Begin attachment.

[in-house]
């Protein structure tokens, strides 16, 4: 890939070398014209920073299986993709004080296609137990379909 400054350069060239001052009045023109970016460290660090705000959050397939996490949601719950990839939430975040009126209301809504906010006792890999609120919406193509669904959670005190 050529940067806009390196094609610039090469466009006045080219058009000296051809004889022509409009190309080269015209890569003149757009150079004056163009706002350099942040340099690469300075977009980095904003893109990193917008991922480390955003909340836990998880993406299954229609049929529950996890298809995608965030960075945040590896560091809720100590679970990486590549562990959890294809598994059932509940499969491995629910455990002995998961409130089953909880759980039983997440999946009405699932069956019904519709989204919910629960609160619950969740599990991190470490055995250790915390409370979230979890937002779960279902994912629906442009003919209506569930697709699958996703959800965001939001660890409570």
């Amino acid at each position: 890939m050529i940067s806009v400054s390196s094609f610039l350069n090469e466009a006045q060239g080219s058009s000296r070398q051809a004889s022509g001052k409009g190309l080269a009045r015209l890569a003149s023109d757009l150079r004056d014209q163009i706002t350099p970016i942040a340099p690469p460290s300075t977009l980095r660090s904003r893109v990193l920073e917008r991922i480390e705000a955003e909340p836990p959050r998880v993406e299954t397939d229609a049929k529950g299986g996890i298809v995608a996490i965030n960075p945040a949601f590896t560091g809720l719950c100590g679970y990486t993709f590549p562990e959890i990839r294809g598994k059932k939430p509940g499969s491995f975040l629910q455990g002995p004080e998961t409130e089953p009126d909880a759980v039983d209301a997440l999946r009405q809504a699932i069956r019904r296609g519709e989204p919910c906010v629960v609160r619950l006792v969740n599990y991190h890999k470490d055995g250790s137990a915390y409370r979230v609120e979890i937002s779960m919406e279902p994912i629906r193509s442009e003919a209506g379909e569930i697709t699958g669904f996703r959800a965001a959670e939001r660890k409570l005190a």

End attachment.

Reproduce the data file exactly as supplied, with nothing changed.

[in-house]
């Protein structure tokens, strides 16, 4: 890939070398014209920073299986993709004080296609137990379909 400054350069060239001052009045023109970016460290660090705000959050397939996490949601719950990839939430975040009126209301809504906010006792890999609120919406193509669904959670005190 050529940067806009390196094609610039090469466009006045080219058009000296051809004889022509409009190309080269015209890569003149757009150079004056163009706002350099942040340099690469300075977009980095904003893109990193917008991922480390955003909340836990998880993406299954229609049929529950996890298809995608965030960075945040590896560091809720100590679970990486590549562990959890294809598994059932509940499969491995629910455990002995998961409130089953909880759980039983997440999946009405699932069956019904519709989204919910629960609160619950969740599990991190470490055995250790915390409370979230979890937002779960279902994912629906442009003919209506569930697709699958996703959800965001939001660890409570």
């Amino acid at each position: 890939m050529i940067s806009v400054s390196s094609f610039l350069n090469e466009a006045q060239g080219s058009s000296r070398q051809a004889s022509g001052k409009g190309l080269a009045r015209l890569a003149s023109d757009l150079r004056d014209q163009i706002t350099p970016i942040a340099p690469p460290s300075t977009l980095r660090s904003r893109v990193l920073e917008r991922i480390e705000a955003e909340p836990p959050r998880v993406e299954t397939d229609a049929k529950g299986g996890i298809v995608a996490i965030n960075p945040a949601f590896t560091g809720l719950c100590g679970y990486t993709f590549p562990e959890i990839r294809g598994k059932k939430p509940g499969s491995f975040l629910q455990g002995p004080e998961t409130e089953p009126d909880a759980v039983d209301a997440l999946r009405q809504a699932i069956r019904r296609g519709e989204p919910c906010v629960v609160r619950l006792v969740n599990y991190h890999k470490d055995g250790s137990a915390y409370r979230v609120e979890i937002s779960m919406e279902p994912i629906r193509s442009e003919a209506g379909e569930i697709t699958g669904f996703r959800a965001a959670e939001r660890k409570l005190a």